Debt Arbitration in Florida


One of the issues we seem to be dealing with regularly is how to handle debt arbitration clauses in contracts.

For debt collection claims, at least in Florida, the cost of arbitration usually far outweighs any possible benefit to the client. Upon receipt of a claim we review the client’s contract with debtor. If there is an arbitration clause we will make the client aware that the debtor may seek enforcement of same but take the position that until debtor raises the issue, we can proceed with a lawsuit in state court. Upon receiving an arbitration demand, we usually call the debtor’s attorney to be sure his client is willing to pay the costs and fees associated with debt arbitration. We attempt to get the case mediated before we recommend that client spend money on arbitration. The American Arbitration Association fee schedule, in our opinion, is so costly that unless the claim is significant dollar wise and has at least a fair chance of collection after judgment, we may recommend the matter be handled by us on a flat fee through trial. This will at least give the client some certainty as to attorney fees but they will still have little to no control over costs.

We urge our clients to reconsider arbitration clauses in their agreements, or at the very least, attempt to exclude collection actions from arbitration. Many large financial institutions have valid reasons for having arbitration clauses in their credit agreements and promissory notes but we urge them to have their corporate counsel review them to carve out exceptions where the only dispute is payment of the obligation. Oftentimes, however, we find arbitration clauses in business contracts and the client has no idea who drafted the contract or they were using a form industry recommended contract without giving thought to possible consequences.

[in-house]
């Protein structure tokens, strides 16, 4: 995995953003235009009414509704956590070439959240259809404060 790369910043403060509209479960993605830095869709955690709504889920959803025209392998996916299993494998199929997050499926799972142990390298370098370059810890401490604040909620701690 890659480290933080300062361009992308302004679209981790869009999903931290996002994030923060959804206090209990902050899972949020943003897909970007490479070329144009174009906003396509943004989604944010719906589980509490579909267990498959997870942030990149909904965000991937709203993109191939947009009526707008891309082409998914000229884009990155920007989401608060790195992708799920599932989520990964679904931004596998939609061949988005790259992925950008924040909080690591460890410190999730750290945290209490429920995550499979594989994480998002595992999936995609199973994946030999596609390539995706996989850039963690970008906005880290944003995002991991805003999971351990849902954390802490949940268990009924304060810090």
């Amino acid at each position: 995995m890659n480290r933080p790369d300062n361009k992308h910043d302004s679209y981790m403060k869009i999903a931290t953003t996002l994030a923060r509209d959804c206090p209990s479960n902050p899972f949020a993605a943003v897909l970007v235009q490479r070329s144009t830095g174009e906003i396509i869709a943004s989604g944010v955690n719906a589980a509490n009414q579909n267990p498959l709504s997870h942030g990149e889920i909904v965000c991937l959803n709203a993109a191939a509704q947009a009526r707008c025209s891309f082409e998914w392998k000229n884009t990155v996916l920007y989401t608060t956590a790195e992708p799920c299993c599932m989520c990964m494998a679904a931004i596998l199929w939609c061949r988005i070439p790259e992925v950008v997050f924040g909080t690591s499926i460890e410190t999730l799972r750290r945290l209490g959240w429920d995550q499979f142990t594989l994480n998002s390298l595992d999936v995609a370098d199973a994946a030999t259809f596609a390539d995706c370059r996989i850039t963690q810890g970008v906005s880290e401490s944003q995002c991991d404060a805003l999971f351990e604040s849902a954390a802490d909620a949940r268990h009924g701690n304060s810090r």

Despite the above issues, we currently have many active arbitrations pending in our office at this time. Discovery such as depositions, document production and interrogatories. is limited at the discretion of the arbitrator or the arbitration panel. Final hearing dates are set fairly quickly. Once the client has spent the money, proceeded with commencement of arbitration, we can get it to trial fairly quickly. The arbitrator is not a judge, the rules of evidence often are not as strictly construed as in a court of law and the arbitrator has very broad discretion to decide the case. Once an award is granted, the client will either need to file suit in state court to confirm the arbitration award, or if suit was filed initially and the court has stayed the case pending the arbitration, and, absent a gross abuse of discretion, the trial court will usually affirm the arbitrator’s award and the client can then proceed with collection of its judgment.

At Marcadis singer, PA we are happy to review your agreements to be sure they benefit you and not hinder your efforts to recover money from a debtor.

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